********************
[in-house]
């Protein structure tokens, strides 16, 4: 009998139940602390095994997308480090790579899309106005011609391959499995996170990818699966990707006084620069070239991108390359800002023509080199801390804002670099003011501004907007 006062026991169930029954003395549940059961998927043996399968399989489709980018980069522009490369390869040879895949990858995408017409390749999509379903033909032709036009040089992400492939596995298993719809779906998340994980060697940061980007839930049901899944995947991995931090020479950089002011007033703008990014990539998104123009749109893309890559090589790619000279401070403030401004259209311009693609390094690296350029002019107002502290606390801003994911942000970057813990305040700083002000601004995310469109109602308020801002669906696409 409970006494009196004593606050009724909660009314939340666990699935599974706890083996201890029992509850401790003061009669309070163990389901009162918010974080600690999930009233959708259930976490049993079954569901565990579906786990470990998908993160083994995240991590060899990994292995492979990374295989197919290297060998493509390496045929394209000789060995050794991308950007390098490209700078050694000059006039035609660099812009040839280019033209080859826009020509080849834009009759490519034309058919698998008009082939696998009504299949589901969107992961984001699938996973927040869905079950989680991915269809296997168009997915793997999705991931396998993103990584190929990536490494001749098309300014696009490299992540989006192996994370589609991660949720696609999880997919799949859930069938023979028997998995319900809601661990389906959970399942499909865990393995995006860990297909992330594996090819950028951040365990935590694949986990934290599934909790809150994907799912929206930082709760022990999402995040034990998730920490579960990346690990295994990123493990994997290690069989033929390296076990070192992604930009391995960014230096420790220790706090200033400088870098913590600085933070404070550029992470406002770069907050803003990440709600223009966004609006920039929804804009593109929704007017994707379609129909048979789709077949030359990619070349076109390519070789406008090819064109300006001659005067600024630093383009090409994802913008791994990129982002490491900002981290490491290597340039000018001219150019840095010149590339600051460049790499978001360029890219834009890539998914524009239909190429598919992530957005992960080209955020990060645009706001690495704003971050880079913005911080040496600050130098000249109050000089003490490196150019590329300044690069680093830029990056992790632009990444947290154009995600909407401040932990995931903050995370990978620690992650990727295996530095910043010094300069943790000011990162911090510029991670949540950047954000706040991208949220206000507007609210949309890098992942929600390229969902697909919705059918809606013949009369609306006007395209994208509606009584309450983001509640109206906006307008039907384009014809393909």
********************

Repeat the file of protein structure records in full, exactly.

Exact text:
[in-house]
């Protein structure tokens, strides 16, 4: 009998139940602390095994997308480090790579899309106005011609391959499995996170990818699966990707006084620069070239991108390359800002023509080199801390804002670099003011501004907007 006062026991169930029954003395549940059961998927043996399968399989489709980018980069522009490369390869040879895949990858995408017409390749999509379903033909032709036009040089992400492939596995298993719809779906998340994980060697940061980007839930049901899944995947991995931090020479950089002011007033703008990014990539998104123009749109893309890559090589790619000279401070403030401004259209311009693609390094690296350029002019107002502290606390801003994911942000970057813990305040700083002000601004995310469109109602308020801002669906696409 409970006494009196004593606050009724909660009314939340666990699935599974706890083996201890029992509850401790003061009669309070163990389901009162918010974080600690999930009233959708259930976490049993079954569901565990579906786990470990998908993160083994995240991590060899990994292995492979990374295989197919290297060998493509390496045929394209000789060995050794991308950007390098490209700078050694000059006039035609660099812009040839280019033209080859826009020509080849834009009759490519034309058919698998008009082939696998009504299949589901969107992961984001699938996973927040869905079950989680991915269809296997168009997915793997999705991931396998993103990584190929990536490494001749098309300014696009490299992540989006192996994370589609991660949720696609999880997919799949859930069938023979028997998995319900809601661990389906959970399942499909865990393995995006860990297909992330594996090819950028951040365990935590694949986990934290599934909790809150994907799912929206930082709760022990999402995040034990998730920490579960990346690990295994990123493990994997290690069989033929390296076990070192992604930009391995960014230096420790220790706090200033400088870098913590600085933070404070550029992470406002770069907050803003990440709600223009966004609006920039929804804009593109929704007017994707379609129909048979789709077949030359990619070349076109390519070789406008090819064109300006001659005067600024630093383009090409994802913008791994990129982002490491900002981290490491290597340039000018001219150019840095010149590339600051460049790499978001360029890219834009890539998914524009239909190429598919992530957005992960080209955020990060645009706001690495704003971050880079913005911080040496600050130098000249109050000089003490490196150019590329300044690069680093830029990056992790632009990444947290154009995600909407401040932990995931903050995370990978620690992650990727295996530095910043010094300069943790000011990162911090510029991670949540950047954000706040991208949220206000507007609210949309890098992942929600390229969902697909919705059918809606013949009369609306006007395209994208509606009584309450983001509640109206906006307008039907384009014809393909």